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United States Department of Agriculture

Agricultural Research Service

Title: In depth global analysis of transcript abundance levels in porcine alveolar macrophages following infection with porcine reproductive and respiratory syndrome virus

Authors
item Miller, Laura
item Neill, John
item Harhay, Gregory
item Lager, Kelly
item Laegreid, William - UNIVERSITY OF ILLINOIS
item Kehrli Jr, Marcus

Submitted to: Advances in Virology
Publication Type: Peer Reviewed Journal
Publication Acceptance Date: December 12, 2010
Publication Date: January 16, 2011
Citation: Miller, L.C., Neill, J.D., Harhay, G.P., Lager, K.M., Laegreid, W.W., Kehrli, Jr., M.E. 2010. In-depth global analysis of transcript abundance levels in porcine alveolar macrophages following infection with porcine reproductive and respiratory syndrome virus. Advances in Virology. 2010:Article 864181. Available: http://downloads.hindawi.com/journals/av/2010/864181.pdf.

Interpretive Summary: The pig respiratory virus, porcine reproductive and respiratory syndrome virus (PRRSV), causes highly significant losses to the swine industry worldwide. The ability of the virus to persist in its host shows that it has mechanisms to evade host immune responses. This study examined the effect of porcine reproductive and respiratory virus (PRRSV) on how genes are expressed in porcine alveolar macrophages (PAMs). PAMs were chosen for this study because they are the primary targets of infection by PRRSV. Serial analysis of gene expression (SAGE) was used because it allowed us to look at all genes expressed in these cells. We determined the normal levels of gene expression in normal, non-infected PAMs and then compared this to gene expression levels in PRRSV-infected PAMs at several time points after infection. It is well established that many pathogens interfere with expression of specific genes that act to protect the host and clear the infection. Of particular interest was the minimal expression of genes that are involved in attracting other immune cells to the area of the infection. Additionally, there was no response by genes that cause inflammation. This is the first comprehensive study to show the inhibition of an immune response in PAMs by PRRSV. Results have also given us clues to the mechanism(s) behind this inhibition. There are specific cellular proteins that control expression of protective genes and future studies will look at how this virus may be inhibiting their function. This may possibly lead to a means for developing a vaccine that may act to limit or end an active PRRSV infection by restoring the cell’s natural protective mechanisms.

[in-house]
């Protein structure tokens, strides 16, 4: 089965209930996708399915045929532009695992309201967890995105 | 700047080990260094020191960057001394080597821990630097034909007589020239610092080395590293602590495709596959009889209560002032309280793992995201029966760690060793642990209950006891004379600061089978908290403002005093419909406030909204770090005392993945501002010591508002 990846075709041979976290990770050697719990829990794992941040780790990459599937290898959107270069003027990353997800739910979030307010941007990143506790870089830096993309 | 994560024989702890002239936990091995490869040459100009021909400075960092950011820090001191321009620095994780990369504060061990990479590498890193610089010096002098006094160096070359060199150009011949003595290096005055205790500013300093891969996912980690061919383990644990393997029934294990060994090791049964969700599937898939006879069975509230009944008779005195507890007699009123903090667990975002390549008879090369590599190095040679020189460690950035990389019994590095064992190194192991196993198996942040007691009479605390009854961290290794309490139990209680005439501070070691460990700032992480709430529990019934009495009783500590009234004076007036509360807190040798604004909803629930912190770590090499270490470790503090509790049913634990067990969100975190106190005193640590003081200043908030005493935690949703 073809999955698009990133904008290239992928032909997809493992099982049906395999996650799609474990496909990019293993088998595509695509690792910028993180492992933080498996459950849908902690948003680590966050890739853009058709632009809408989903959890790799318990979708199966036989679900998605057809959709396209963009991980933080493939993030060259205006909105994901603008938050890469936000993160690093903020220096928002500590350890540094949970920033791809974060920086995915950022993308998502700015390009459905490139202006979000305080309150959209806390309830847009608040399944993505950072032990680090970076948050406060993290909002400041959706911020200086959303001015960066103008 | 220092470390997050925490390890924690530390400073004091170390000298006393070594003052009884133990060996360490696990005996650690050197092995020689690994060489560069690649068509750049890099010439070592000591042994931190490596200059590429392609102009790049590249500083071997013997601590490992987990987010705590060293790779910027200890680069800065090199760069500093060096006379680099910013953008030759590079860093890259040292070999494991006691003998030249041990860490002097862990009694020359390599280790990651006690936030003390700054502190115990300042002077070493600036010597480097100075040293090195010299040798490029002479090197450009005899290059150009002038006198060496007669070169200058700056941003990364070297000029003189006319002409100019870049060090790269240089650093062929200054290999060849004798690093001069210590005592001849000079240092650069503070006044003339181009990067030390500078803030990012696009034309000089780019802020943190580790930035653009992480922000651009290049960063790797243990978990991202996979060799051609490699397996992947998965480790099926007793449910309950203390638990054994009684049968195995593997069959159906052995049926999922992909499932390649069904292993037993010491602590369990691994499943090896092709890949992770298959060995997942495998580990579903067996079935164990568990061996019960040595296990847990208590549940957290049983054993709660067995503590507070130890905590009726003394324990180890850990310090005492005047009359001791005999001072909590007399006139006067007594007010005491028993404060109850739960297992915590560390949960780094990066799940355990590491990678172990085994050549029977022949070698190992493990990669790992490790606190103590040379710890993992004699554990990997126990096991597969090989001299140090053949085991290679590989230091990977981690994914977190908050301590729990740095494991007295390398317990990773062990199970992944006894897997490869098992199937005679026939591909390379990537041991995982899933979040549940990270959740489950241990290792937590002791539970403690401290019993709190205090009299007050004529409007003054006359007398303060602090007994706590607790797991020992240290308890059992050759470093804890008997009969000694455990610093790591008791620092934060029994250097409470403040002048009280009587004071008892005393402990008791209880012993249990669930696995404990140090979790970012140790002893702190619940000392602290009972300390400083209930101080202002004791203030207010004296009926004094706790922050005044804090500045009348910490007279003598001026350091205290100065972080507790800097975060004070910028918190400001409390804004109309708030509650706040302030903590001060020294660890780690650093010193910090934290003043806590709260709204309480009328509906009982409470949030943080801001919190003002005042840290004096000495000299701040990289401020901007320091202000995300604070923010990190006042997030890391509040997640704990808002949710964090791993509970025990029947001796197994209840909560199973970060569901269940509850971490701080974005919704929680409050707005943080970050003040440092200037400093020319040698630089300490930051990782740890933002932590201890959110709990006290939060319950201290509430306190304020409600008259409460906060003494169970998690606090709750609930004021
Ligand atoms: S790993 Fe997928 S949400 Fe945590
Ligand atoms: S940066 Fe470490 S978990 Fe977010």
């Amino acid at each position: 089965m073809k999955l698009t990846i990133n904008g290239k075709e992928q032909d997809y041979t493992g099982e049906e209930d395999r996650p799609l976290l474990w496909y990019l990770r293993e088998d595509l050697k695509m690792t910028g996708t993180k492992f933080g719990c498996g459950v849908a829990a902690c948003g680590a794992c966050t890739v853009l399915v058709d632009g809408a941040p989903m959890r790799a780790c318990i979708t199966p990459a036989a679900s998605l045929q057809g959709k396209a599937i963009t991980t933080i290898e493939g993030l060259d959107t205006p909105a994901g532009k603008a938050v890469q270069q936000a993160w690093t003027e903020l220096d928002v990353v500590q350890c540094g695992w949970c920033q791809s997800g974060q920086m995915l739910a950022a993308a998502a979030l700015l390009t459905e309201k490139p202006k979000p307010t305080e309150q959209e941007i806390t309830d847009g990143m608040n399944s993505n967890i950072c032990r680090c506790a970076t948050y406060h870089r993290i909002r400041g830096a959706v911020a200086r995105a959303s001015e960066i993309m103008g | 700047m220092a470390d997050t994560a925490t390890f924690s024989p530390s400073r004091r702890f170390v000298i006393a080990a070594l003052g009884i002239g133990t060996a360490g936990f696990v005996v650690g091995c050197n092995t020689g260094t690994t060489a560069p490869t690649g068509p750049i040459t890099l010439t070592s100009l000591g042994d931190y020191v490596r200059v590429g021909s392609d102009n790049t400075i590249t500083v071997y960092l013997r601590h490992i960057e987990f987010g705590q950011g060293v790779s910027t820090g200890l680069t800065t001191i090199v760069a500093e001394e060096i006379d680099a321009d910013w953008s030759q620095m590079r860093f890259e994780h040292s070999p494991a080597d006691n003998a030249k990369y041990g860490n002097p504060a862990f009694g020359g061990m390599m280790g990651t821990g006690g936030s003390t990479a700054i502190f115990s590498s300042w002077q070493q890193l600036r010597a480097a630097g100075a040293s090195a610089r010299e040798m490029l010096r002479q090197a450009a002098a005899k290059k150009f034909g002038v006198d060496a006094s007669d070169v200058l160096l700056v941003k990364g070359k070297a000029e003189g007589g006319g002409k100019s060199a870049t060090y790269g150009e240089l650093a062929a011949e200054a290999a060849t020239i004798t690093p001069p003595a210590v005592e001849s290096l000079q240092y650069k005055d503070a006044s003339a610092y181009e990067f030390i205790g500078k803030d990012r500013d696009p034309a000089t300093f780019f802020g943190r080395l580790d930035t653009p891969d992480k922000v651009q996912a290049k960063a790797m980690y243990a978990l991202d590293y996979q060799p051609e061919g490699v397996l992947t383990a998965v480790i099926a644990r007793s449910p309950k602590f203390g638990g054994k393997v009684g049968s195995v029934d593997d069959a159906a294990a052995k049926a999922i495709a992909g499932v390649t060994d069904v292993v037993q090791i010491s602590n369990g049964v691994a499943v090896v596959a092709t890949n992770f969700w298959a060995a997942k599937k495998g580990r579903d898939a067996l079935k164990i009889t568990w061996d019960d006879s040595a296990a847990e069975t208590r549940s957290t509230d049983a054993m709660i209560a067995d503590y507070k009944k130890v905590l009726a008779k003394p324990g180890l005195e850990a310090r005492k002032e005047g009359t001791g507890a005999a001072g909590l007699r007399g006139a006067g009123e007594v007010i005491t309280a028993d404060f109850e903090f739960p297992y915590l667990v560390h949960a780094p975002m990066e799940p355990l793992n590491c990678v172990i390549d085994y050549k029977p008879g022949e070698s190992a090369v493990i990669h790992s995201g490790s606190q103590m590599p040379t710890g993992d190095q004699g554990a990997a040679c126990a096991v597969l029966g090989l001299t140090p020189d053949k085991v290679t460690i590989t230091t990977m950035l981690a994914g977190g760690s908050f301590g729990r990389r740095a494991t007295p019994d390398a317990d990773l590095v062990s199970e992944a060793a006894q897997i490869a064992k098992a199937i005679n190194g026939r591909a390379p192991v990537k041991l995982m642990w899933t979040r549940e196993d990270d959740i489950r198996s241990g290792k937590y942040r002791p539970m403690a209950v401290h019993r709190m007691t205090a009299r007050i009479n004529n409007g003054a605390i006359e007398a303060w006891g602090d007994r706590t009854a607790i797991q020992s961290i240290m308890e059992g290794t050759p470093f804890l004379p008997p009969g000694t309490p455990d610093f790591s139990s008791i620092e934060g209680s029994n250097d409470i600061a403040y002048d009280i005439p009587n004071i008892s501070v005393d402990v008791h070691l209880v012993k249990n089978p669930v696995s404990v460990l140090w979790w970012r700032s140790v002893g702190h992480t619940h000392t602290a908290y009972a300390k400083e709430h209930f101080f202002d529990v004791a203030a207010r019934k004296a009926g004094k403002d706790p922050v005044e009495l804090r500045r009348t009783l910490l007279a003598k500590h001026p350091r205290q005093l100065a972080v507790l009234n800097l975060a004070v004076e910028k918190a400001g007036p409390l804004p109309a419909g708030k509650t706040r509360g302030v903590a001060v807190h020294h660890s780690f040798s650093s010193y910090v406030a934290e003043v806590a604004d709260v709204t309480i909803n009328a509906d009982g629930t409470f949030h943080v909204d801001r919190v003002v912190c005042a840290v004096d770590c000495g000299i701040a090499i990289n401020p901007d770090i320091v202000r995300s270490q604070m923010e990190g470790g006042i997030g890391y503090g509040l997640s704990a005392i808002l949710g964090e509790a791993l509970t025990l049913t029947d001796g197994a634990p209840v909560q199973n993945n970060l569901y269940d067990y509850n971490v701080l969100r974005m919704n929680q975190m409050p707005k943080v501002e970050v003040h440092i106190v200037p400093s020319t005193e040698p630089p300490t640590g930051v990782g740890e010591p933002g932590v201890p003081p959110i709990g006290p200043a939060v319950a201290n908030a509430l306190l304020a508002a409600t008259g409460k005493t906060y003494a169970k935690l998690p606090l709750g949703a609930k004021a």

Technical Abstract: Porcine reproductive and respiratory syndrome virus (PRRSV) is a major pathogen of swine worldwide and causes considerable economic loss. Infection of the primary target cells, porcine alveolar macrophages (PAMs), by PRRSV causes significant changes in their function by mechanisms that are not understood. Identifying specific pathways that associate with variation in PRRSV replication and macrophage function may lead to novel gene targets for the control of PRRSV infection. Serial Analysis of Gene Expression (SAGE) libraries were constructed from in vitro mock-infected and PRRSV strain VR-2332-infected PAMs at 0, 6, 12, 16 and 24 hours post-infection. Each SAGE library was sequenced to obtain >95,000 tags per time point. Tags were mapped to transcripts and genes by exact regular expression matching to sequences in GenBank, Harvard Gene Index, and the Pig Expression Database (Japan). Examination of the SAGE data indicated that there were changes in transcript abundance occurring in the PRRSV-infected PAM over time post-infection. More than 590 unique tags with significantly altered transcript abundance levels were identified (p<0.01 with Bonferroni correction). The validity and kinetics of transcript abundance of SAGE identified genes were confirmed using real-time RT-PCR. The most striking finding was that the transcript abundance of most of the identified genes involved in the innate immune response (including IL-8, CCL4, and IL-1Beta, genes whose transcript abundances are typically altered in response to other pathogens or insults) showed no or very little change at any time point following infection.

Last Modified: 8/22/2014
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